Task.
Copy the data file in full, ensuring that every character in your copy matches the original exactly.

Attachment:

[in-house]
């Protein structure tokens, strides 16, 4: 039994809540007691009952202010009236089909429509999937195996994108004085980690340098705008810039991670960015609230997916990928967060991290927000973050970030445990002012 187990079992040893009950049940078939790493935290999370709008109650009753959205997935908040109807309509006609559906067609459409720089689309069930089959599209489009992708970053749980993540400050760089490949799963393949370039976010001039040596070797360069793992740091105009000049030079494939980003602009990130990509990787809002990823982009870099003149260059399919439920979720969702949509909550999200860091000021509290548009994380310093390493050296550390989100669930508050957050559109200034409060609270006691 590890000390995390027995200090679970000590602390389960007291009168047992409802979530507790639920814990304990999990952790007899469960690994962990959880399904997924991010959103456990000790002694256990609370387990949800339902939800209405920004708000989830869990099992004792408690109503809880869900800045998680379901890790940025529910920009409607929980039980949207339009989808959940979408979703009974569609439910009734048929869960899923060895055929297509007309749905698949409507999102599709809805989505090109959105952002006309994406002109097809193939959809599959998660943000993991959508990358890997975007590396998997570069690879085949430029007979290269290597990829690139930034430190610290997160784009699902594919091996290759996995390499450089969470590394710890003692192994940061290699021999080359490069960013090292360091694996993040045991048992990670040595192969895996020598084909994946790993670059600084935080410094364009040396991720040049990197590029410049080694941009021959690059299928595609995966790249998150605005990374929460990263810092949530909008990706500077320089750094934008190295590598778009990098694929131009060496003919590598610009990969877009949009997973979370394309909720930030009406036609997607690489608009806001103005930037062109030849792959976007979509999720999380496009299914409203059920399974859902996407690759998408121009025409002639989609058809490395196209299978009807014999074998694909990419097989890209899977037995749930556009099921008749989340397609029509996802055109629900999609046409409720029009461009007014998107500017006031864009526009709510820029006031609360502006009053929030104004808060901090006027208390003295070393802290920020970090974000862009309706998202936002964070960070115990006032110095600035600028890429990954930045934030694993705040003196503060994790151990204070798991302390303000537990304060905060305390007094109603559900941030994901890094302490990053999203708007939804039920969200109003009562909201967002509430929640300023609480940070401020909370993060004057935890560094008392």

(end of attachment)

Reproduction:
[in-house]
């Protein structure tokens, strides 16, 4: 039994809540007691009952202010009236089909429509999937195996994108004085980690340098705008810039991670960015609230997916990928967060991290927000973050970030445990002012 187990079992040893009950049940078939790493935290999370709008109650009753959205997935908040109807309509006609559906067609459409720089689309069930089959599209489009992708970053749980993540400050760089490949799963393949370039976010001039040596070797360069793992740091105009000049030079494939980003602009990130990509990787809002990823982009870099003149260059399919439920979720969702949509909550999200860091000021509290548009994380310093390493050296550390989100669930508050957050559109200034409060609270006691 590890000390995390027995200090679970000590602390389960007291009168047992409802979530507790639920814990304990999990952790007899469960690994962990959880399904997924991010959103456990000790002694256990609370387990949800339902939800209405920004708000989830869990099992004792408690109503809880869900800045998680379901890790940025529910920009409607929980039980949207339009989808959940979408979703009974569609439910009734048929869960899923060895055929297509007309749905698949409507999102599709809805989505090109959105952002006309994406002109097809193939959809599959998660943000993991959508990358890997975007590396998997570069690879085949430029007979290269290597990829690139930034430190610290997160784009699902594919091996290759996995390499450089969470590394710890003692192994940061290699021999080359490069960013090292360091694996993040045991048992990670040595192969895996020598084909994946790993670059600084935080410094364009040396991720040049990197590029410049080694941009021959690059299928595609995966790249998150605005990374929460990263810092949530909008990706500077320089750094934008190295590598778009990098694929131009060496003919590598610009990969877009949009997973979370394309909720930030009406036609997607690489608009806001103005930037062109030849792959976007979509999720999380496009299914409203059920399974859902996407690759998408121009025409002639989609058809490395196209299978009807014999074998694909990419097989890209899977037995749930556009099921008749989340397609029509996802055109629900999609046409409720029009461009007014998107500017006031864009526009709510820029006031609360502006009053929030104004808060901090006027208390003295070393802290920020970090974000862009309706998202936002964070960070115990006032110095600035600028890429990954930045934030694993705040003196503060994790151990204070798991302390303000537990304060905060305390007094109603559900941030994901890094302490990053999203708007939804039920969200109003009562909201967002509430929640300023609480940070401020909370993060004057935890560094008392």